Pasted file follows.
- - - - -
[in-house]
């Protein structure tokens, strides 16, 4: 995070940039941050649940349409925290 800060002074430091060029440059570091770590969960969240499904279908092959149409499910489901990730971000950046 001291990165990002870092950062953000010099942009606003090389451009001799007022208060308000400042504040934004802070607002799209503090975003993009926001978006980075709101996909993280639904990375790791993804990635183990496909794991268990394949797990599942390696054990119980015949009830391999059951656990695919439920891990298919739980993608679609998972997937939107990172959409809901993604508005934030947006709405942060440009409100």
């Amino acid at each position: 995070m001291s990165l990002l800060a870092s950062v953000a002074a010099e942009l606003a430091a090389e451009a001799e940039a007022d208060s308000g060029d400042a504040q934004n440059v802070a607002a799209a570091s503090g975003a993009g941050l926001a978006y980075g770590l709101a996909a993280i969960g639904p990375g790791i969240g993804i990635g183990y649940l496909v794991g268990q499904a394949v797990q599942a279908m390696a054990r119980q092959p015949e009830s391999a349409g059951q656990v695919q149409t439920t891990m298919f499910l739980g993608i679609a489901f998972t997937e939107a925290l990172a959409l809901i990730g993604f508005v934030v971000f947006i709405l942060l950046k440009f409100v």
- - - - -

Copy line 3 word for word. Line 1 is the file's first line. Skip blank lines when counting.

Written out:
């Amino acid at each position: 995070m001291s990165l990002l800060a870092s950062v953000a002074a010099e942009l606003a430091a090389e451009a001799e940039a007022d208060s308000g060029d400042a504040q934004n440059v802070a607002a799209a570091s503090g975003a993009g941050l926001a978006y980075g770590l709101a996909a993280i969960g639904p990375g790791i969240g993804i990635g183990y649940l496909v794991g268990q499904a394949v797990q599942a279908m390696a054990r119980q092959p015949e009830s391999a349409g059951q656990v695919q149409t439920t891990m298919f499910l739980g993608i679609a489901f998972t997937e939107a925290l990172a959409l809901i990730g993604f508005v934030v971000f947006i709405l942060l950046k440009f409100v």